How Does a Purse Bid Work in Boxing?

Published 02/26/2021, 9:58 AM EST
DIRIYAH, SAUDI ARABIA – DECEMBER 04: Promoter, Eddie Hearn speaks to the media during the Clash On The Dunes Press Conference at the Diriyah Season Hospitality Lounge on December 04, 2019 in Diriyah, Saudi Arabia. (Photo by Richard Heathcote/Getty Images)


Boxing is a historic and lucrative sport that has amused and enthralled the audience for over a century with its unparalleled entertainment. Putting their lives at stake, professional pugilists do everything they can to thrill the fans. That said, they are fortunate to be blessed with heavy financial numbers. But who decides the pay-roll and how does the sport run, dealing with such big monetary amounts?

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There’s a simple solution to that, ‘Purse Bids’. But, it isn’t as simple as it sounds. There are several protocols that promoters and the management need to follow while bidding their value. While boxing has turned out to be a global sport, purse bids are an inevitable part of it. Here’s everything about how it works.

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Purse bids in boxing

The root stage of any pro boxing bout is its purse bids, involving the promoters and management of both sides. The involved persons can bid their favorable amount of the purse for one particular bout. It’s the total finance that a fighter will receive for his/her appearance.

Akin to any other auction, the highest bidder bags the right to stage the fight under their banner. Meanwhile, the bidder must produce a percentage (10% mostly) of the entire amount before a scheduled date, just to gain the security holdings.

LAS VEGAS, NEVADA – SEPTEMBER 11: Top Rank Founder and CEO Bob Arum speaks during a news conference for the heavyweight fight between Tyson Fury and Otto Wallin at MGM Grand Hotel & Casino on September 11, 2019 in Las Vegas, Nevada. Wallin and Fury will meet in a heavyweight bout on September 14 at T-Mobile Arena in Las Vegas. (Photo by Ethan Miller/Getty Images)

However, the system is different in championship bouts under any of the sanctioning boxing bodies (WBA, WBC, WBO, IBF). In such cases, both the promoters come under a term to settle the purse bids of both the fighters.

If they fail, the governing bodies can handover the fight to any other promoter with the right price. Purse bids can only happen if the promoters cannot agree with each other. If they do, there’s no place to bid purses.

For instance, in the Wladimir Klitschko vs Tyson Fury collision in 2015, both the management teams decided their pay scale and agreed to each other’s terms. So, the bout required no purse bid.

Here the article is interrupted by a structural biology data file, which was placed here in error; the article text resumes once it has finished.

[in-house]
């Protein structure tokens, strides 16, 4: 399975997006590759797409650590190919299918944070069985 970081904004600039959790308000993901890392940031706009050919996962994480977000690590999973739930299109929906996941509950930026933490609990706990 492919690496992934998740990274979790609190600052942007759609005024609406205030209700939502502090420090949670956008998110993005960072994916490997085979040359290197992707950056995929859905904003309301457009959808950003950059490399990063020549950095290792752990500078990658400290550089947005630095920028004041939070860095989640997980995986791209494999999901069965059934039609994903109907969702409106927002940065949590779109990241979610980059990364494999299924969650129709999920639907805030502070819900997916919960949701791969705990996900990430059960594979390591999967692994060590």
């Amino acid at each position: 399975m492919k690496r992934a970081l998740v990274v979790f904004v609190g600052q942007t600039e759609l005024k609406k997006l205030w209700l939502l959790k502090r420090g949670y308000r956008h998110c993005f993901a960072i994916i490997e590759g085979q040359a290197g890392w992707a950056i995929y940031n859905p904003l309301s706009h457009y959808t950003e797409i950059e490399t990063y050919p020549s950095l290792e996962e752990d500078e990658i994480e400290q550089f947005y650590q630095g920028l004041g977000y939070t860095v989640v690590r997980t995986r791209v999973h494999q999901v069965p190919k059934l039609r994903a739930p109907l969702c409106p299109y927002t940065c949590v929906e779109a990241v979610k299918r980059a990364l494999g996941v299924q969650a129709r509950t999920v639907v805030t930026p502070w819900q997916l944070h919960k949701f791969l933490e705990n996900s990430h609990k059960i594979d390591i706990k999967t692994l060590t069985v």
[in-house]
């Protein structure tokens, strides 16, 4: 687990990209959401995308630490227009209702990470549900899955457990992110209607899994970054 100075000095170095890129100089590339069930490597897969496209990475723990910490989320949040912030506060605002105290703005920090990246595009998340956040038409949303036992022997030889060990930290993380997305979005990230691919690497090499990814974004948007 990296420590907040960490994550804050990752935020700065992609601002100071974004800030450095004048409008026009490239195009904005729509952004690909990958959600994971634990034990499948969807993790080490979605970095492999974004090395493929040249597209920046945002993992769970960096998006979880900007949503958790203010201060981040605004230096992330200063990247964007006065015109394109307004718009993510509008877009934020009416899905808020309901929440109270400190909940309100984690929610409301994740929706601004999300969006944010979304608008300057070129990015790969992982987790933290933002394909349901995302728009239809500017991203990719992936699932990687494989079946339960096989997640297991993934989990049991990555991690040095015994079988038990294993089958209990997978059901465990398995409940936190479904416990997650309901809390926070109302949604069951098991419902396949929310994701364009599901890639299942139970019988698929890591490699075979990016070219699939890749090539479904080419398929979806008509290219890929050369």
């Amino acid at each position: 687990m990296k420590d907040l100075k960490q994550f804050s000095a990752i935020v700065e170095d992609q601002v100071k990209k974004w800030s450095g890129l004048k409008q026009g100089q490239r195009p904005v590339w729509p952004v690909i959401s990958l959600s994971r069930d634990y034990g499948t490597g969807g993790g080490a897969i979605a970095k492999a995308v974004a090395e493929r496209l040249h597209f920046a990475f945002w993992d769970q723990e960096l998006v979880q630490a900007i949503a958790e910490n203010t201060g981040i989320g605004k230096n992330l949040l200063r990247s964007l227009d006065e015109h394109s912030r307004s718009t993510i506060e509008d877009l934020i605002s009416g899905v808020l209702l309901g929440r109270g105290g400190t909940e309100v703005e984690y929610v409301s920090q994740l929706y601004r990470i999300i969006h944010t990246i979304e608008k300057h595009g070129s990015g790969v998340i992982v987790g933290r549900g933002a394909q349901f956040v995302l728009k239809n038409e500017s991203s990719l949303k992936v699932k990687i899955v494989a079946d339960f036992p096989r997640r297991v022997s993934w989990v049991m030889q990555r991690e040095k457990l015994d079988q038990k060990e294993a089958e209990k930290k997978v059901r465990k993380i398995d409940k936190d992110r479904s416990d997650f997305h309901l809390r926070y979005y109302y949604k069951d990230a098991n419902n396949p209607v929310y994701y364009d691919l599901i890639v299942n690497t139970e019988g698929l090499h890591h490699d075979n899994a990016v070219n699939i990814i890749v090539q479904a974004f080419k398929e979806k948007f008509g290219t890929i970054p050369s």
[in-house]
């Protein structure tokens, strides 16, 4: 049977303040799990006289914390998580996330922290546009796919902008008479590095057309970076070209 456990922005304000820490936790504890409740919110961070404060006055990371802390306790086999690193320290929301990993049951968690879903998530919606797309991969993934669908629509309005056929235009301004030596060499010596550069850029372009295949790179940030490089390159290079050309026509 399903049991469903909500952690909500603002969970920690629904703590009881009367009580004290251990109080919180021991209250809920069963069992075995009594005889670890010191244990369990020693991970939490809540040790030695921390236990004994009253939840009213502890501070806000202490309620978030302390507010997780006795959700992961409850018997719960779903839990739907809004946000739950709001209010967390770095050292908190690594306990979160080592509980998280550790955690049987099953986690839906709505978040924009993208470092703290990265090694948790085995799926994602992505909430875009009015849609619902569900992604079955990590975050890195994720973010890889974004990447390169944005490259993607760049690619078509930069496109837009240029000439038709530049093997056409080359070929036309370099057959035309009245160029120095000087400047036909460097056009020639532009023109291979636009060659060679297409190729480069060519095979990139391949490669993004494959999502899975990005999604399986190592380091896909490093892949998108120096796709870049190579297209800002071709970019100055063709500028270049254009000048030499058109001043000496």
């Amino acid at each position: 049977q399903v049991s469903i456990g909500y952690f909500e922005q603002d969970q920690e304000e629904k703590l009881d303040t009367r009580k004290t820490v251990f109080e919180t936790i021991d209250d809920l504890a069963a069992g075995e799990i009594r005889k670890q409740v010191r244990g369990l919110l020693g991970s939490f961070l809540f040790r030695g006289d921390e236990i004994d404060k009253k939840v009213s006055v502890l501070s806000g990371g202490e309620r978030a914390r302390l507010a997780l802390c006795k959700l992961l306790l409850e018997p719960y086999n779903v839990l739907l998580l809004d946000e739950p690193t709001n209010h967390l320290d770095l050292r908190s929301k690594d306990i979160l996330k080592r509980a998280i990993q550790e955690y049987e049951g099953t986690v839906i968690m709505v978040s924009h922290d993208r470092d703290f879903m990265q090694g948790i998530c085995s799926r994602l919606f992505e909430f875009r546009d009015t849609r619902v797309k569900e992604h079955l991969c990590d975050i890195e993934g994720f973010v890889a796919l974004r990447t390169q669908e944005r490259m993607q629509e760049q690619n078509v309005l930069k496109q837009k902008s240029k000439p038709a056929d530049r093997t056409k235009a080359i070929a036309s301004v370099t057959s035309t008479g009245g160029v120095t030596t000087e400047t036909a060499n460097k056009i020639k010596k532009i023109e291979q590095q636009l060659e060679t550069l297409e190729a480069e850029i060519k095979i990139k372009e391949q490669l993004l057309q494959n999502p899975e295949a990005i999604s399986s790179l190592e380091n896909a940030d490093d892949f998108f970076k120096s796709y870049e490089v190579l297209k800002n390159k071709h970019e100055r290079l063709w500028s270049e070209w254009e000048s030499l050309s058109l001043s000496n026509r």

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Purse bids and a few more rules of boxing

A bidder can reduce the price of the purse at any stage, but it won’t be applicable for the fees payable to the WBC sanctioning body. The promoters will have to pay the same fee, based on the original price because of the governing body’s role in promoting the bout.

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Often boxing bouts have to witness single purse offer bids, where one individual promoter bids the purse. In that case, the promoters get the sole right to stage the fight, unless WBC sees the offer to be significantly low. The governing body can take over the entire procedure to raise the purse offers on such cases.

The WBC President also has an important role in the whole act and can have the final say if a bout is being held under the governing body guidelines. They can resolve any purse bids if it doesn’t fall under the ethical codes and it would take away all the rights from the involved promoter.

While the complexities of monetary issues keep growing, this is the basic structure of how a purse bid operates in professional boxing bouts and under certain governing bodies. No wonder it is such an important survival kit for the sport.

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Raj Sarkar

1697 articles

A senior boxing writer at EssentiallySports, Raj Sarkar is a mass media graduate who is currently pursuing his master’s degree in broadcast journalism. In addition to his current role, he has worked with the MMA team at EssentiallySports and has interviewed prominent fighters such as Ritu Phogat and 'The Red King' Rory MacDonald. He combined his bachelor's degree with his adoration for combat sports and has a combined 2000 plus bylines in MMA and boxing over the last two years.

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